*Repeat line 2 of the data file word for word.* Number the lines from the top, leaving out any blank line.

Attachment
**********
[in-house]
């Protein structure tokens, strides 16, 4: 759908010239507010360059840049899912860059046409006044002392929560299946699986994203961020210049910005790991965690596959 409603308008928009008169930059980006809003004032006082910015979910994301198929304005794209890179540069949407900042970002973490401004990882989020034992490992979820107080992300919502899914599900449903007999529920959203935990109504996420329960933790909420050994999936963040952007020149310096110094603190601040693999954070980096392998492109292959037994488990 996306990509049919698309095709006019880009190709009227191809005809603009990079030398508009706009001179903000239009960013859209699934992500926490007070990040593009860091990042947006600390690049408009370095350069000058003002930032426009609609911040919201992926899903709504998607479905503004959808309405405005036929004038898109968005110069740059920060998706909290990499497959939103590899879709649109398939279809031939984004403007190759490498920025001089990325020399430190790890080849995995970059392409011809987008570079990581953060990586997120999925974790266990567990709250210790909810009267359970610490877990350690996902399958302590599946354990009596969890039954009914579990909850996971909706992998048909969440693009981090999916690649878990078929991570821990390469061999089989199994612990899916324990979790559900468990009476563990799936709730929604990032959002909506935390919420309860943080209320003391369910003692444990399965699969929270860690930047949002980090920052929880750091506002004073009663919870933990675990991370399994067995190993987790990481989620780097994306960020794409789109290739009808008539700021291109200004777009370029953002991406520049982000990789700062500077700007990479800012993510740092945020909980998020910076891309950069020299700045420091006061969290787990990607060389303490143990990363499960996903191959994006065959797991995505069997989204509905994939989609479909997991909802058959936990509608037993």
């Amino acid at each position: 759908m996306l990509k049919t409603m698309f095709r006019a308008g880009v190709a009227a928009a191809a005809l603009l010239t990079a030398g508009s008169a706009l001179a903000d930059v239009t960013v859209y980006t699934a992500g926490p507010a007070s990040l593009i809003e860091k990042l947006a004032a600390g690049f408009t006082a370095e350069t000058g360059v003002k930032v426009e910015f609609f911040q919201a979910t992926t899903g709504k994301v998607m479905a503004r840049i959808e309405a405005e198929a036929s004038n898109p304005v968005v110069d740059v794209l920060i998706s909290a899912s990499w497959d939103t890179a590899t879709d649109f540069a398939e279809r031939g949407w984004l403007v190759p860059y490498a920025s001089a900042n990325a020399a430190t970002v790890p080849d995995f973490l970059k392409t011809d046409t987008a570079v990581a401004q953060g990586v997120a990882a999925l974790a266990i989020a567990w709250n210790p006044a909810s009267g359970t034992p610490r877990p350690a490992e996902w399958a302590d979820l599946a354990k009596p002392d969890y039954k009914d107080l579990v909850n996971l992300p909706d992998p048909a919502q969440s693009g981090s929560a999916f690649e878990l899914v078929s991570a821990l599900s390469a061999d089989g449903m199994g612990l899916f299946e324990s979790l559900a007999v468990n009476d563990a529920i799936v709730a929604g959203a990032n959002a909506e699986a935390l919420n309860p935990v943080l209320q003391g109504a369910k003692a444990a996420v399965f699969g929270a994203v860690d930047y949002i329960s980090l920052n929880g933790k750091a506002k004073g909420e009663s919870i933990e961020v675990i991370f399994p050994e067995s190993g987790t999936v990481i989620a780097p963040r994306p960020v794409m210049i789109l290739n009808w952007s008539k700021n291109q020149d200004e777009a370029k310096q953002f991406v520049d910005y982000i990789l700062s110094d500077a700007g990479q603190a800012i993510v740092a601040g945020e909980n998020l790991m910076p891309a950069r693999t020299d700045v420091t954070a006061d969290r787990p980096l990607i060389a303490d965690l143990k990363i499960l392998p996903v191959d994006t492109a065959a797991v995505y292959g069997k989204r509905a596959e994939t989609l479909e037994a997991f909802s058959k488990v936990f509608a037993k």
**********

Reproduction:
């Protein structure tokens, strides 16, 4: 759908010239507010360059840049899912860059046409006044002392929560299946699986994203961020210049910005790991965690596959 409603308008928009008169930059980006809003004032006082910015979910994301198929304005794209890179540069949407900042970002973490401004990882989020034992490992979820107080992300919502899914599900449903007999529920959203935990109504996420329960933790909420050994999936963040952007020149310096110094603190601040693999954070980096392998492109292959037994488990 996306990509049919698309095709006019880009190709009227191809005809603009990079030398508009706009001179903000239009960013859209699934992500926490007070990040593009860091990042947006600390690049408009370095350069000058003002930032426009609609911040919201992926899903709504998607479905503004959808309405405005036929004038898109968005110069740059920060998706909290990499497959939103590899879709649109398939279809031939984004403007190759490498920025001089990325020399430190790890080849995995970059392409011809987008570079990581953060990586997120999925974790266990567990709250210790909810009267359970610490877990350690996902399958302590599946354990009596969890039954009914579990909850996971909706992998048909969440693009981090999916690649878990078929991570821990390469061999089989199994612990899916324990979790559900468990009476563990799936709730929604990032959002909506935390919420309860943080209320003391369910003692444990399965699969929270860690930047949002980090920052929880750091506002004073009663919870933990675990991370399994067995190993987790990481989620780097994306960020794409789109290739009808008539700021291109200004777009370029953002991406520049982000990789700062500077700007990479800012993510740092945020909980998020910076891309950069020299700045420091006061969290787990990607060389303490143990990363499960996903191959994006065959797991995505069997989204509905994939989609479909997991909802058959936990509608037993």